Dominguez Rancho Adobe

Dominguez Rancho Adobe
Dominguez Ranch Adobe
Dominguez Rancho Adobe is located in Los Angeles Metropolitan Area
Location: 18127 S. Alameda St.
Compton, California
Coordinates: 33°52′1″N 118°13′3″W / 33.86694°N 118.2175°W / 33.86694; -118.2175Coordinates: 33°52′1″N 118°13′3″W / 33.86694°N 118.2175°W / 33.86694; -118.2175
Governing body: private
NRHP Reference#: 76000486
CHL #: 152
Added to NRHP: May 28, 1976

The Dominguez Rancho Adobe is California Historical Landmark Number 152, and in 1976 was placed on the National Register of Historic Places by the United States Department of the Interior.

The adobe of Manuel Dominguez, on the Mexican land grant of Rancho San Pedro, was completed in 1826. The home features 2-foot-thick (0.61 m) walls, heavy timbers and a flat, tarred roof. Much of the furniture is original to the Dominguez family.[1]

The Friends of Rancho San Pedro operate the adobe ranch home as the Dominguez Rancho Adobe Museum. The Friends provide guided tours of the house, as well as host many educational programs about ranch life and early California history. The museum's address is 18127 South Alameda Street, Rancho Dominguez, California.[2]



The Rancho San Pedro is the site of the First Spanish land grant in California. The land was granted in 1784 by King Carlos III to Juan Jose Dominguez, a retired Spanish soldier who came to California with the Portola expedition and later with Father Juniperro Serra. This grant encompassed 75,000 acres and included the entire Los Angeles harbor. Due to a lack of heirs, the land was then passed to Cristobal Dominguez, a nephew of Juan Jose. Cristobal’s son, Manuel Dominguez, would succeed him in taking control of the land upon his father’s death. It was under Manuel’s guidance that the Rancho as it is seen today was constructed in 1826[3].

During this time Manuel was also focused on acquiring a United States land patent, which would solidify ownership of the Rancho under United States’ law. The patent was granted and signed by President James Buchanan on December 18, 1858, more than 7 years after it was first requested and nearly 75 years after the original land grant. This was the first U.S. land patent granted in California. However, throughout the years of political turmoil in California, prolonged court battles over ownership of the Rancho, numerous surveys of the land, and the sale of some parcels, the United States land patent stated that the Rancho now encompassed 25,000 acres, far fewer than the 75,000 acres included in the original land grant[4].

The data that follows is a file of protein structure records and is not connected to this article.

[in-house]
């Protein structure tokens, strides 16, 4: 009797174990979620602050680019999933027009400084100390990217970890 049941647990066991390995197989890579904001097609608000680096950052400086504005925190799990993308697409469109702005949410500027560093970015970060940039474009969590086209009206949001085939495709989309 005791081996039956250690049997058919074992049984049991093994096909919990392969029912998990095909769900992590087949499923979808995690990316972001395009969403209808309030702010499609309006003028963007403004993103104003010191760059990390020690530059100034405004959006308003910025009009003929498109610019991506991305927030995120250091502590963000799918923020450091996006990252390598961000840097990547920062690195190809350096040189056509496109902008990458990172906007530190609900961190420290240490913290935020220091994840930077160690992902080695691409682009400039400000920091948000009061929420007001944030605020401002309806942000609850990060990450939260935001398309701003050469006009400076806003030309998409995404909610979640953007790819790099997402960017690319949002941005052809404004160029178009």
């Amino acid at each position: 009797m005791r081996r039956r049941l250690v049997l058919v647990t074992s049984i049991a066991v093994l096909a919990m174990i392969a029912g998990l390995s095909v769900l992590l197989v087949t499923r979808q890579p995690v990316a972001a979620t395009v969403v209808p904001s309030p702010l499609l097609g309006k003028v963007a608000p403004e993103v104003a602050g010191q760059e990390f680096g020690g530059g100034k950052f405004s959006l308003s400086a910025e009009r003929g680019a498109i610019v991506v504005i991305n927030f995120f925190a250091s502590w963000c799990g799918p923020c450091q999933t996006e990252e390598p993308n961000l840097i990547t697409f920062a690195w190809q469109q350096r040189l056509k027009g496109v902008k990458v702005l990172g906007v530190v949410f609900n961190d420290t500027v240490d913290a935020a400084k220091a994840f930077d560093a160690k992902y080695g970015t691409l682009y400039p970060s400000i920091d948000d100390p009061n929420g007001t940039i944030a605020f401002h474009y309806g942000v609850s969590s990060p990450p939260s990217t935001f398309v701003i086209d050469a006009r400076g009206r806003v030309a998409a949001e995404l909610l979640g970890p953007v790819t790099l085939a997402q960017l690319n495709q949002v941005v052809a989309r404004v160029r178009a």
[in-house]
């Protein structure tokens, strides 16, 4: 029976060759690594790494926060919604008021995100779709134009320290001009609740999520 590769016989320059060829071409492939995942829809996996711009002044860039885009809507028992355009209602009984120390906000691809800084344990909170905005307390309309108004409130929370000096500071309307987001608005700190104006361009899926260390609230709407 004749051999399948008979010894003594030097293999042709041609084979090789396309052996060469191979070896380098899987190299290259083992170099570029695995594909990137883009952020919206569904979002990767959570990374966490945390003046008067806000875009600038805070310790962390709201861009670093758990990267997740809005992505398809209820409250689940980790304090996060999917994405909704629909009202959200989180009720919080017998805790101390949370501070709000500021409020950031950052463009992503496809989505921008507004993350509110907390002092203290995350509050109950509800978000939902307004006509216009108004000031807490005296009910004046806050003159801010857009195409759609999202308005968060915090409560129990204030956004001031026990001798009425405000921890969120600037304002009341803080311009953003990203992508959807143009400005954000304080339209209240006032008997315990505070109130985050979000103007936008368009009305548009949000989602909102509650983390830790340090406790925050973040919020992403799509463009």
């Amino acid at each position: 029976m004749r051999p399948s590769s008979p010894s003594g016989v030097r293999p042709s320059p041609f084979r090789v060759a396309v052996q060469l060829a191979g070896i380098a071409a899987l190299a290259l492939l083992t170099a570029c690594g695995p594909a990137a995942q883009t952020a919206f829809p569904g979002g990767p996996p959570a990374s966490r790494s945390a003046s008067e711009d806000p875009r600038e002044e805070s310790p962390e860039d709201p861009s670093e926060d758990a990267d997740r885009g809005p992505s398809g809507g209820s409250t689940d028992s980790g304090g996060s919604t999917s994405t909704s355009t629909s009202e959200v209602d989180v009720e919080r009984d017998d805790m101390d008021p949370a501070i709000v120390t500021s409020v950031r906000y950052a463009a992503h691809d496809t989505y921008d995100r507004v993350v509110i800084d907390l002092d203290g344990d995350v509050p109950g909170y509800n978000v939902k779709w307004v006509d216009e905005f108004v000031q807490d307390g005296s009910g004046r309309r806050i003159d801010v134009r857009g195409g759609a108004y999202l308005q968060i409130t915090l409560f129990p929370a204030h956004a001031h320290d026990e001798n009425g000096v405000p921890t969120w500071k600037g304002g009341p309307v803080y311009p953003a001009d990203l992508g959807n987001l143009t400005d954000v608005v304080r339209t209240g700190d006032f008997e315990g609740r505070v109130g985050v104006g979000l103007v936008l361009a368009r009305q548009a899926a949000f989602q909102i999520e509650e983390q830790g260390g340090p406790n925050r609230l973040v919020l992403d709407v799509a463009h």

Manuel Dominguez was a business-savvy young man who could speak both Spanish and English as a result of successful trade. He was also the only one of his siblings who could read and write. At the age of 29, he was elected as Mayor of Los Angeles. Manuel later became one of 47 delegates in California to sign the State Constitution. Not long thereafter, President James Buchanan signed the very first land patent granted in California to Manuel Dominguez, solidifying the grounds in use by the museum today[5]

Battle of the Old Woman’s Gun

During the Mexican-American war in 1846, the Battle of Dominguez Rancho or Battle of the Old Woman’s Gun was occurred on the eastern side of Dominguez Hill, its location being a factor in the temporary defeat of American troops by a band of Spanish Californians. This altercation took place between October 8-9th near the home of Manuel Dominguez, with the Rancho buildings being occupied overnight by Captain Mervine and his marines[6].

Daughters Inherit the Rancho

Upon Manuel’s death in 1882, and the passing of his wife one year later, the Rancho lands were partitioned among his six surviving children, all daughters. Three of the married daughters continued the Dominguez legacy through the Carson, Del Amo and Watson families

Pacific Electric Railway

By the time the railroad came into the lives of the Dominguez family, in 1869, the family already had a lucrative cattle business. In fact, the cattle were slaughtered in the fields on the spot. When the railroad was built running through Rancho lands that practice came to a halt. Manuel donated 100 feet, about 77 acres, to the railroad[7].